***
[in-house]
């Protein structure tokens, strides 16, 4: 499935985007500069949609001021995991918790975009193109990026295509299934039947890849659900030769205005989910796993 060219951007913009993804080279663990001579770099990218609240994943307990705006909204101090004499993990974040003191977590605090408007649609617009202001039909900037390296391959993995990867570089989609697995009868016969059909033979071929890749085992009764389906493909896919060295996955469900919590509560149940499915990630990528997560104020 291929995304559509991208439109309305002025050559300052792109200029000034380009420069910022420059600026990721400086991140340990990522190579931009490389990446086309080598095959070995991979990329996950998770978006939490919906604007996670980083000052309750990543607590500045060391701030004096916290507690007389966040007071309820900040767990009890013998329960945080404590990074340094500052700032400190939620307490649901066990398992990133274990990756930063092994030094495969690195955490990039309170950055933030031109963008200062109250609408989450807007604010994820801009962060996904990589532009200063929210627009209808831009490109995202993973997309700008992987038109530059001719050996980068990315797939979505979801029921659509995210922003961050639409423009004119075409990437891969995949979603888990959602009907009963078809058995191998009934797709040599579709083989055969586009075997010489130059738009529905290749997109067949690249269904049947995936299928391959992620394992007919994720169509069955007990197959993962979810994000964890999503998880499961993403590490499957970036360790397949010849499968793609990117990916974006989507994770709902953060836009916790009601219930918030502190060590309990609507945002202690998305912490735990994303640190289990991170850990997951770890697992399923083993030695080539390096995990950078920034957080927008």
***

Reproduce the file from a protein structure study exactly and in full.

[in-house]
């Protein structure tokens, strides 16, 4: 499935985007500069949609001021995991918790975009193109990026295509299934039947890849659900030769205005989910796993 060219951007913009993804080279663990001579770099990218609240994943307990705006909204101090004499993990974040003191977590605090408007649609617009202001039909900037390296391959993995990867570089989609697995009868016969059909033979071929890749085992009764389906493909896919060295996955469900919590509560149940499915990630990528997560104020 291929995304559509991208439109309305002025050559300052792109200029000034380009420069910022420059600026990721400086991140340990990522190579931009490389990446086309080598095959070995991979990329996950998770978006939490919906604007996670980083000052309750990543607590500045060391701030004096916290507690007389966040007071309820900040767990009890013998329960945080404590990074340094500052700032400190939620307490649901066990398992990133274990990756930063092994030094495969690195955490990039309170950055933030031109963008200062109250609408989450807007604010994820801009962060996904990589532009200063929210627009209808831009490109995202993973997309700008992987038109530059001719050996980068990315797939979505979801029921659509995210922003961050639409423009004119075409990437891969995949979603888990959602009907009963078809058995191998009934797709040599579709083989055969586009075997010489130059738009529905290749997109067949690249269904049947995936299928391959992620394992007919994720169509069955007990197959993962979810994000964890999503998880499961993403590490499957970036360790397949010849499968793609990117990916974006989507994770709902953060836009916790009601219930918030502190060590309990609507945002202690998305912490735990994303640190289990991170850990997951770890697992399923083993030695080539390096995990950078920034957080927008």